High-resolution three-dimensional reconstruction of a whole yeast cell using focused-ion beam scanning electron microscopy
Dongguang Wei, Scott Jacobs, Shannon Modla, Shuang Zhang, Carissa L. Young, Robert Cirino, Jeffrey Caplan, and Kirk Czymmek
BioTechniques, Vol. 53, No. 1, July 2012, pp. 41–48

While visualizing molecular interactions has been a major goal for researchers in recent years, 3-dimensional (3D) reconstruction of samples has been a high priority as well. Transmission electron microscopy (TEM) tomography is the current gold standard for high-resolution 3D imaging of biological samples, providing 3nm resolution in 0.5um thick sections. Although many significant contributions have come from using this approach, the thin sections required make reconstructing whole cells challenging. In July 2012, a team led by Kirk Czymmek employed another approach, focused ion beam scanning electron microscopy (FIB-SEM), to create a high-resolution 3D reconstruction of a whole yeast cell and reported their findings in BioTechniques. FIB-SEM functions similar to SEM, but with a scanning beam of ions rather than electrons. As these ions collide with the surface of the sample, secondary ions, neutral atoms, or electrons are thrust from the surface. These signals can be collected for imaging with resolution in the nanometer range. Previously, FIB-SEM had shown resolution limits of 5-100nm in the z-plane, which presents a particular challenge for 3D reconstructions. Czymmek’s method optimized the sample preparation procedures and enhanced electron collection by altering the position of the electron detector to enable the imaging and quantification of sub-cellular structures in single yeast cells at resolutions approaching 3nm in the x-, y-, and even z- directions, thus achieving the highest reported resolution using FIB-SEM to date. This approach was demonstrated by imaging a single yeast cell with 3nm isotropic voxels, a six-fold reduction in z-interval from a previously reported FIB-SEM dataset. From these images, the authors were able to calculate volume, volume percentage, and surface area of subcellular organelles. These modifications will expand researchers' abilities to probe the smallest of cellular processes and understand their behavior in three-dimensions.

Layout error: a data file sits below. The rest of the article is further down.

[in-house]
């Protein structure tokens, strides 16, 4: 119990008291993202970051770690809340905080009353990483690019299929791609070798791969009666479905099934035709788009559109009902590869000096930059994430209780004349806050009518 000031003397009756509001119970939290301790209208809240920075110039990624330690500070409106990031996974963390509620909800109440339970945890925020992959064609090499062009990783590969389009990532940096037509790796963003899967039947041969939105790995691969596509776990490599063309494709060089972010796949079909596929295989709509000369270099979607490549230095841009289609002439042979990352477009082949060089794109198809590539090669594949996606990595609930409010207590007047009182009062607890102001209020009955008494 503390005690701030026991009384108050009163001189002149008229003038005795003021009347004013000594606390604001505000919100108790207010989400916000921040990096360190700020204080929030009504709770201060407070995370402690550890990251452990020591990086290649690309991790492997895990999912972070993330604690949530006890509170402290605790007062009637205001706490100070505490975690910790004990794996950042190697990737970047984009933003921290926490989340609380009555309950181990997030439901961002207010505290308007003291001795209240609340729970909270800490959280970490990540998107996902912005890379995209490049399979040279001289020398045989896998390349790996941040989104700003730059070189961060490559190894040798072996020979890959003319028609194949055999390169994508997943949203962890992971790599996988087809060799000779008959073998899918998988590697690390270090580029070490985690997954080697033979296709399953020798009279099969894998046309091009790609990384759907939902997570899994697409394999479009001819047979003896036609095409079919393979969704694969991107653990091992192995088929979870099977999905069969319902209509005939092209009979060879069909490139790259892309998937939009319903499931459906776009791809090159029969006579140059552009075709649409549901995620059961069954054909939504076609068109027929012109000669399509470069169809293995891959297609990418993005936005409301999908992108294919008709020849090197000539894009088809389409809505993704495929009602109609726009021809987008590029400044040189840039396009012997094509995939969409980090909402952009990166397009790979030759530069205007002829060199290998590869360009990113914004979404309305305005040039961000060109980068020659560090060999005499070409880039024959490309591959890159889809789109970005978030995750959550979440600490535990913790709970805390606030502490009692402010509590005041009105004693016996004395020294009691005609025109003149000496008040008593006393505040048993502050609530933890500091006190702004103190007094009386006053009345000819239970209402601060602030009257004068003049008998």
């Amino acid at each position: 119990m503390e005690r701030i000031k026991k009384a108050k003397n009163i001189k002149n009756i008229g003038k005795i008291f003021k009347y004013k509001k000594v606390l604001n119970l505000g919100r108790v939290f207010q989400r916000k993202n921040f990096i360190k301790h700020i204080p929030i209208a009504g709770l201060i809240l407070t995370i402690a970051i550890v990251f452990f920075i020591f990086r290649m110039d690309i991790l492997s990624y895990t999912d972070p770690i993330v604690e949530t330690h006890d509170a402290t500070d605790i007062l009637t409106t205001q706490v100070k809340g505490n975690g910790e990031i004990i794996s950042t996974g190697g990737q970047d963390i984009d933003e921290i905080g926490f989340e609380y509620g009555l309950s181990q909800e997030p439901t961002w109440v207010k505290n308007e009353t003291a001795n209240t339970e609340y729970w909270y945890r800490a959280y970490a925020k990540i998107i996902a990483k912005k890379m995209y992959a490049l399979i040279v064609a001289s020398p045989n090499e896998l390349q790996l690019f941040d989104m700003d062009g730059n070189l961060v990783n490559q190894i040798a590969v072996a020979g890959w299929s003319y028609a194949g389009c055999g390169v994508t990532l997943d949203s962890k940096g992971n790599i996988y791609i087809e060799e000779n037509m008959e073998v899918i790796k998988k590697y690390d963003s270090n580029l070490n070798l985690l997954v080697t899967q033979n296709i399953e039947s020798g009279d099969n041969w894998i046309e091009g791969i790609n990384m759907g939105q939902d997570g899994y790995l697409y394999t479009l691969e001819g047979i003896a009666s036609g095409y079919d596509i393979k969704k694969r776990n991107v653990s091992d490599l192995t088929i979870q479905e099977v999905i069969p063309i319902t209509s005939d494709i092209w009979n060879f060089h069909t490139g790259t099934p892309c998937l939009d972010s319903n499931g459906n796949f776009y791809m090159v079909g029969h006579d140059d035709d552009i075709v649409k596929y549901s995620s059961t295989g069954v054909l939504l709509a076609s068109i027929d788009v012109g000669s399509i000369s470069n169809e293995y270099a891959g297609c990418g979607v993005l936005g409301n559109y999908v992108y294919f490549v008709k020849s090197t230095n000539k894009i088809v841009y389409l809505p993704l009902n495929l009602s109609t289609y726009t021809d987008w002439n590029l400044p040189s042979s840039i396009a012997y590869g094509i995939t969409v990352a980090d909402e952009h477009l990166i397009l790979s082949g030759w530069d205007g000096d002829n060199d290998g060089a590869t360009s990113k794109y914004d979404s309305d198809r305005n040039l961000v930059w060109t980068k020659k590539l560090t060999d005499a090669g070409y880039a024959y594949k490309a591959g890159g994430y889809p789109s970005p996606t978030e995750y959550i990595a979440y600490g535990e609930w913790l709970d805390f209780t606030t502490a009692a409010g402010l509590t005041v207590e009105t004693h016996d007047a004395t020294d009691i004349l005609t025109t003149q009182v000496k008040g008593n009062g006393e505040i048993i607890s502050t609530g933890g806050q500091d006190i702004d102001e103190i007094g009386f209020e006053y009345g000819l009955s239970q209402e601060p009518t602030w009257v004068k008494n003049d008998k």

We hope you agree that our 2012 article picks nicely highlight some of the diverse and exciting improvements in microscopy and microscopy-based techniques during the past year, and represent advances that are taking us further into the tiny and complex cellular world.